The Associates for Biblical Research celebrated the final days of Chanukah with the discovery of 20 ancient coins, half of which date back to the time of the Hasmonean. Led by archeologist Dr. Scott Stripling in ancient Shiloh, Israel, the team dug through dirt that was last checked in the 1980’s to identify artifacts that were missed.
The process they used to find these artifacts is called wet sifting. The first step entailed dry sifting through the materials, then placing the items on a tray and washing the dirt off. After completing this process, the items could clearly be identified. Stripling explained that wet sifting is so important because “Once all the dirt is removed, you can see things that you could not see when it was caked with dirt. For example, small coins covered with dirt are going to be very hard to spot. Even things like scarabs and seal impressions – you can’t find them until you wash the material.” Stripling advocates for this multistep process and hopes to encourage more Israeli archeologists to do it as well since he believes it is a more effective way to find valuable artifacts.
During the time of Chanukah, the Greek-Hellinstic Empire controlled Israel and decreed that Jews may not practice their religion. The Hasmonean was a family of Kohanim that served in the Second Temple. They miraculously overthrew the Greeks, and after reclaiming the Temple, returned to their job of lighting the Menorah every night with oil. However, the oil had to have the seal of the High Priest, but only enough oil to last one night was available. With the help of another miracle, the oil lasted eight nights, until oil with the High Priest’s seal was made available.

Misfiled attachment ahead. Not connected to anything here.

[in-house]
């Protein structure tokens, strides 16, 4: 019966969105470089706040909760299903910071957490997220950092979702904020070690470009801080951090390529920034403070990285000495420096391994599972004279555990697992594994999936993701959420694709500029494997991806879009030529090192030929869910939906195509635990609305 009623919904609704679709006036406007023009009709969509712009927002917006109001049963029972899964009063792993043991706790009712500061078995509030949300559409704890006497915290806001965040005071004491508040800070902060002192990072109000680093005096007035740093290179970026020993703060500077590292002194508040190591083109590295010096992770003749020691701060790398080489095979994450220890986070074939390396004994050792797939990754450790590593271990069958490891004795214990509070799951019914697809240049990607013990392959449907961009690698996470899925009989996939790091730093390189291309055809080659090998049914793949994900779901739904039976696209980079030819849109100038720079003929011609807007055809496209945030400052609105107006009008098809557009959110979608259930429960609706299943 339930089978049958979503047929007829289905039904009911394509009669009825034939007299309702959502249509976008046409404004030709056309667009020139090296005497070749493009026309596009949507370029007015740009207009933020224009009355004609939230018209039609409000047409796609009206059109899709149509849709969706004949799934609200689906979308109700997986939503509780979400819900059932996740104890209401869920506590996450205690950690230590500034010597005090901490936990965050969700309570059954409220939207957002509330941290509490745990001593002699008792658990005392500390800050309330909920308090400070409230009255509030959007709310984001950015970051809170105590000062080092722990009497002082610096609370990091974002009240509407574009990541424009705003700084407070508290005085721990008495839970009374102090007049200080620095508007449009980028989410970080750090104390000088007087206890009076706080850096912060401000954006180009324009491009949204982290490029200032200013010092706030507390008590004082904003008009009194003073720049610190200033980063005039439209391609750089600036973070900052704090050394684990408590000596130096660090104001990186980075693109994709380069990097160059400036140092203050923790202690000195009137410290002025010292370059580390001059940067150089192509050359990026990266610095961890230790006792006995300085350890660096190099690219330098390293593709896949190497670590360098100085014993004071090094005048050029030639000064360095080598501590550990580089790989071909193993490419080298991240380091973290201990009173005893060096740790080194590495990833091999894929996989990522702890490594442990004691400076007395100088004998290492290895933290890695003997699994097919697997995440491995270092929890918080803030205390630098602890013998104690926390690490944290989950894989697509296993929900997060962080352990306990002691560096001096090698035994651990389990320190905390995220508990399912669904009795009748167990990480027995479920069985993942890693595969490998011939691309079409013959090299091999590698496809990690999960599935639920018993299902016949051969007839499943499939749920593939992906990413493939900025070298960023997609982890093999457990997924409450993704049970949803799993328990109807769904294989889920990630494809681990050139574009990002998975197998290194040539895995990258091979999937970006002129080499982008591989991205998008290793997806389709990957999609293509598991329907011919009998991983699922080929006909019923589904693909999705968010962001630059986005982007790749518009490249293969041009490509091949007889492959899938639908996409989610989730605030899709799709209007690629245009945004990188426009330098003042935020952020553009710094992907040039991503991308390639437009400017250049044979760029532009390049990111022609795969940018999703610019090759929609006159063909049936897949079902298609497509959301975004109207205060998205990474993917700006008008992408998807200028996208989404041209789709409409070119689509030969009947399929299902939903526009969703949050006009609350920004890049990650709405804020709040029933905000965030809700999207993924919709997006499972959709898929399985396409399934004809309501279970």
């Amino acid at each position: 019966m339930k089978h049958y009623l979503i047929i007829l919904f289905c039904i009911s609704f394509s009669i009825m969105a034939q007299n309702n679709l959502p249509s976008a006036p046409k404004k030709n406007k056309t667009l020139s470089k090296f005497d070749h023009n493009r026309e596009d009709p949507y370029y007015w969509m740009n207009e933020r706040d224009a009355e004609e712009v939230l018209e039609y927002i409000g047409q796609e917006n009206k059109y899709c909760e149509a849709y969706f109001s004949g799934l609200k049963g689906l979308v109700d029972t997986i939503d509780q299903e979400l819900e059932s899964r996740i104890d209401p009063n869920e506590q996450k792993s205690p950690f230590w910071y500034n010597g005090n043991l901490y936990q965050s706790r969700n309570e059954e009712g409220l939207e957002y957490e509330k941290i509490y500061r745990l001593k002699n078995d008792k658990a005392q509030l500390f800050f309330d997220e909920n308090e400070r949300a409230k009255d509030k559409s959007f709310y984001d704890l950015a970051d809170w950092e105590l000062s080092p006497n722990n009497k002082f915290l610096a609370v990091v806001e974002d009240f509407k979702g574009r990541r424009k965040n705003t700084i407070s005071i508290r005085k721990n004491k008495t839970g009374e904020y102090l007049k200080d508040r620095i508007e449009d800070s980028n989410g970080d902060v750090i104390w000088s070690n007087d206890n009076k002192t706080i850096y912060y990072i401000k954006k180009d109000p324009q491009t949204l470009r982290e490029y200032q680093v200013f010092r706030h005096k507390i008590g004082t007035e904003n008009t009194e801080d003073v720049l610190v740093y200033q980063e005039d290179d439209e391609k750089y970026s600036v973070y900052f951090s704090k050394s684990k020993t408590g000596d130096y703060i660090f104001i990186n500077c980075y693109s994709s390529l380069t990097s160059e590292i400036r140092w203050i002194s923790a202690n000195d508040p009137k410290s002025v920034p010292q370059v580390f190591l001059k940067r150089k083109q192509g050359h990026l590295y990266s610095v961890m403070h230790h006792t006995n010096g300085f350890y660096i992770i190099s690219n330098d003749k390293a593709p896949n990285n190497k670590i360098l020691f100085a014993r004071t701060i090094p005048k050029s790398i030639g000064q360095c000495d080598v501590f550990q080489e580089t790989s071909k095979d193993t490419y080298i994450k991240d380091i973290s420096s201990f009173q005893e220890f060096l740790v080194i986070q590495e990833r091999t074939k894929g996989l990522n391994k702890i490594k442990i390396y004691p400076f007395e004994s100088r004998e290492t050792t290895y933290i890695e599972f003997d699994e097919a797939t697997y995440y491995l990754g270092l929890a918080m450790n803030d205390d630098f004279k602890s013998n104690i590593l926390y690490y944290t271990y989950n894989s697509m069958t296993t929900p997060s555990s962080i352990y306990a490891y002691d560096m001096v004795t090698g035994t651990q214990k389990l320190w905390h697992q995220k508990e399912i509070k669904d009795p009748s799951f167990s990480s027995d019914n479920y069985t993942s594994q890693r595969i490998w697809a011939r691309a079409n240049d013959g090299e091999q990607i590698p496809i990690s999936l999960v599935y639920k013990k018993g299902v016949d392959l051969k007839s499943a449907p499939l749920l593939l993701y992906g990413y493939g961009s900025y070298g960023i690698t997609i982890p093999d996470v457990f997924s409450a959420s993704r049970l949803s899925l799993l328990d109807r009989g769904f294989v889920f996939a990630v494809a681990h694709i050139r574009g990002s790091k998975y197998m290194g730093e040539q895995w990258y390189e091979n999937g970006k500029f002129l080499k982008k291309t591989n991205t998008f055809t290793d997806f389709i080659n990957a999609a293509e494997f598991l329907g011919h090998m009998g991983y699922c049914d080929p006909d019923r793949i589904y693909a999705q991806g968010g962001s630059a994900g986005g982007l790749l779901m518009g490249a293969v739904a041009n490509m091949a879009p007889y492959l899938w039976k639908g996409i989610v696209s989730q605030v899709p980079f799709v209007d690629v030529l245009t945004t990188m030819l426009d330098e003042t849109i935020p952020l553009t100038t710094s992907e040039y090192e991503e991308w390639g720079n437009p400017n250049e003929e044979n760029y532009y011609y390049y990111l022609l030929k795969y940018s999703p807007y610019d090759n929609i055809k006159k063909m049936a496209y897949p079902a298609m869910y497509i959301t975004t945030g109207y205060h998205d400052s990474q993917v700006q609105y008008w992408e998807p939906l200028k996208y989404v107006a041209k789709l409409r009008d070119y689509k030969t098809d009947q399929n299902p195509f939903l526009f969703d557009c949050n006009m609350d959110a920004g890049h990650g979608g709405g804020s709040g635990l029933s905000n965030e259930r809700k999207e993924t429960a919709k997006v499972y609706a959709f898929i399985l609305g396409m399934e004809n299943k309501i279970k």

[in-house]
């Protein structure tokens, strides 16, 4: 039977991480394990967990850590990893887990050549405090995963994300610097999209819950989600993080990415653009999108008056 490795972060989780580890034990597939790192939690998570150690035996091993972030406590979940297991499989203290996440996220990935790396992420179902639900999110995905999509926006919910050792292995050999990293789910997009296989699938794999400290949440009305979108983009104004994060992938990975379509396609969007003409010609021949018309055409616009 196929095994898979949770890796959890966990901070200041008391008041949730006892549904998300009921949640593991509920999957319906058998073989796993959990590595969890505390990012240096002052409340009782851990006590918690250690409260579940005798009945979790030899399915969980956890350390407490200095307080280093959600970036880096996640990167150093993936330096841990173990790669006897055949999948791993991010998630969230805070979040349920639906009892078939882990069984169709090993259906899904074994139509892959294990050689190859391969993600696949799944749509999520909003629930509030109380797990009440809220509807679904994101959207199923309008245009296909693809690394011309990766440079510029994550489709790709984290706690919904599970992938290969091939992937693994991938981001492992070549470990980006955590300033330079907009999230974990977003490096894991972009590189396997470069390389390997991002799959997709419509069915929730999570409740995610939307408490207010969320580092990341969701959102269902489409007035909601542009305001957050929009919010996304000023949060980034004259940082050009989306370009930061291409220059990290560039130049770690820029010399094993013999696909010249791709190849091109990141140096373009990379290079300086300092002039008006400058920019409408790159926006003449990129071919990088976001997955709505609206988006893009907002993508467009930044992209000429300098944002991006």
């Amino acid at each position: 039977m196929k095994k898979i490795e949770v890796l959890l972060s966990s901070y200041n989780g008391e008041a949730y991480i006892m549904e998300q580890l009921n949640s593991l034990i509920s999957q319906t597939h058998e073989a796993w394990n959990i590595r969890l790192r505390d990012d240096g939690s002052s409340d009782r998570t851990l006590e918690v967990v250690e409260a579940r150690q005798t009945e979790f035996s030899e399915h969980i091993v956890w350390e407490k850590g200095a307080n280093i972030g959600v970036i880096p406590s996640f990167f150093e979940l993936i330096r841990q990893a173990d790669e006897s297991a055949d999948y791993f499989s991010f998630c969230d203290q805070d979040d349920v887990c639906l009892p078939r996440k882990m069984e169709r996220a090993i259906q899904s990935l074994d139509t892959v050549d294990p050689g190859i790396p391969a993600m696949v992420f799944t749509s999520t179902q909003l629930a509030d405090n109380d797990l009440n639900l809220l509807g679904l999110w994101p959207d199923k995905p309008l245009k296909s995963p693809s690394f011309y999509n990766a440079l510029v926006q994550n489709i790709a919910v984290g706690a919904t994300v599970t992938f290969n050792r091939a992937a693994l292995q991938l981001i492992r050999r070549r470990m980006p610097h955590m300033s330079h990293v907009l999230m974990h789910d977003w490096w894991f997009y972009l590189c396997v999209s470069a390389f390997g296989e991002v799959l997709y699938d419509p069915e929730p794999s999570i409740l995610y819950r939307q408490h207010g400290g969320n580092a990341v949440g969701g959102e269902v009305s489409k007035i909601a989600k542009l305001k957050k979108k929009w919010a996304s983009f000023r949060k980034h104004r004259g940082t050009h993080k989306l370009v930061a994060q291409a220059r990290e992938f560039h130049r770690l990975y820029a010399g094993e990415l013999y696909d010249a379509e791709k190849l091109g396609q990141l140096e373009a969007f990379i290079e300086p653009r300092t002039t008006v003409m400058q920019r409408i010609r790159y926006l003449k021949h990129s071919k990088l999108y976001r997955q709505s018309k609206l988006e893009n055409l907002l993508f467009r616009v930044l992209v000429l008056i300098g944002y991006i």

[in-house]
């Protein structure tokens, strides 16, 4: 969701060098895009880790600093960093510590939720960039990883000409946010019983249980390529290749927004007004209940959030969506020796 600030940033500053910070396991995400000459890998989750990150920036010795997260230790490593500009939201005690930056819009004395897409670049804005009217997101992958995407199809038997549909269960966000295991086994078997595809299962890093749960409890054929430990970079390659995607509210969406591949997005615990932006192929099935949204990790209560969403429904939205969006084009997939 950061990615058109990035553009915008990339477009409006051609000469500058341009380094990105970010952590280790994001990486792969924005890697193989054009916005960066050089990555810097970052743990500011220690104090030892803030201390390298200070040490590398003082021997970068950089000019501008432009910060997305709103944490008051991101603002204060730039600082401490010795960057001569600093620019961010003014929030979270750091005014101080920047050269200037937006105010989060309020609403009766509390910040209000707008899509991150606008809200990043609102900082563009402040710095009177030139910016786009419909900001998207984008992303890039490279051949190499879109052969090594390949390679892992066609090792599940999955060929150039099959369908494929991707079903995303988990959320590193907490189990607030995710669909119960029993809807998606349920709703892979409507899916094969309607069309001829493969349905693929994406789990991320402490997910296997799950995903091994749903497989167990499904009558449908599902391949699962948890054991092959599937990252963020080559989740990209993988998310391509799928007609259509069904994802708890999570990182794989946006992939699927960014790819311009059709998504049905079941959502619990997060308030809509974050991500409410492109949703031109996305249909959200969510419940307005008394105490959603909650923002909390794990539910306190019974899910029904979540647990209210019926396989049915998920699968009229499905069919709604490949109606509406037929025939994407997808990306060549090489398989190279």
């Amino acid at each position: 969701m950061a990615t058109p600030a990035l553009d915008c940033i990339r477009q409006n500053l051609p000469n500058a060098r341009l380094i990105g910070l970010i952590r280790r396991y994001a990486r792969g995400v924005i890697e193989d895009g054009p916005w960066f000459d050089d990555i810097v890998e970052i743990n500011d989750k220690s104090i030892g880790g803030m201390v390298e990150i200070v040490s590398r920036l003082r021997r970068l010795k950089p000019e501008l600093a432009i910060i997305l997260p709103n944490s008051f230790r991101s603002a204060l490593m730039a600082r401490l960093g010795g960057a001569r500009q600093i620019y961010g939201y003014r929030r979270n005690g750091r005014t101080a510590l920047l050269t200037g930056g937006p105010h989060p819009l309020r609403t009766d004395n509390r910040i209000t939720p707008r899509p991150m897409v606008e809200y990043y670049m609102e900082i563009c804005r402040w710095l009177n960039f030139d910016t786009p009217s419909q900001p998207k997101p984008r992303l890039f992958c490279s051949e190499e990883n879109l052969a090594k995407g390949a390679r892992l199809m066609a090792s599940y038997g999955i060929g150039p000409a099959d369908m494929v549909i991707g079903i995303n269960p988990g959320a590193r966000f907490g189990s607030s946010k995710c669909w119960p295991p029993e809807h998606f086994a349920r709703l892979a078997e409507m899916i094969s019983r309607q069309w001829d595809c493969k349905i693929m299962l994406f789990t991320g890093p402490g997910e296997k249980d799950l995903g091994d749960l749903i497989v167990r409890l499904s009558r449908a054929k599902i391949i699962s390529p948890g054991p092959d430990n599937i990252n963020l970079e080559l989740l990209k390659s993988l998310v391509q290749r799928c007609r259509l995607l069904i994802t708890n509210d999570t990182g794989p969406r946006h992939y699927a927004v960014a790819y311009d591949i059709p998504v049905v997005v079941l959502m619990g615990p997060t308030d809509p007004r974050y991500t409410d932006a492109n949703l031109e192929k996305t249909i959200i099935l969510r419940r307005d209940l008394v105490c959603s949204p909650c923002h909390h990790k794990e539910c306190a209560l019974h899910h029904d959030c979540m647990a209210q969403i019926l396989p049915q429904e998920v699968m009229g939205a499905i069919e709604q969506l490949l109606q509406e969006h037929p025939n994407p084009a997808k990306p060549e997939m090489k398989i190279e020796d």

The High Priest was John Hyrcanus, also known as Yochanan Kohen Gadol. His eldest son, Aristobulus I, became the first Hasmonean king once they defeated the Greeks and had sovereignty over Israel. When he died, his brother Alexander Jannaeus became the second king, from 103 BCE to 76 BCE. The coins the Associates for Biblical Research discovered were from Jannaeus’s reign.
Stripling said Shiloh was an integral village during the Hasmonean period, and while it was inhabited by both Jews and Christians alike, these coins were favored. Even after Rome conquered Israel in 63 BCE, these coins were still being used as an act of silent protest against the Romans.
One of the coins Stripling’s team found had the signage of King Alexander Jannaeus with a star on it, a messianic symbol representing hope which was used during the time of the Second Temple.
This finding during the holiday of Chanukah holds special significance, as it demonstrates the connection between the land of Israel and the history of the Jewish people. This message is best illustrated through Heart of Israel director A.Y. Katsof’s story. Katsof arrived from California with a supporter of his organization, who was curious to learn about “the connection between the Bible, the history and the land. He wanted to see how it’s connected in the reality of today,” Katsof explained. Given Shiloh’s presence in much of Tanach, having been the home of the Tabernacle, the center of Jewish life prior to the First Temple, and still inhabited by Jews during the First and Second Temple periods, Katsof knew that Shiloh would be the most enlightening place to show his associate. He, his associate, and Stripling’s whole team were astonished to find the coin, after being unsuccessful all day. Katsof explained, “We were blown away…We were talking about the battles of the Hasmoneans, and we found a Hasmonean coin right in front of eyes… For me, it was very special.”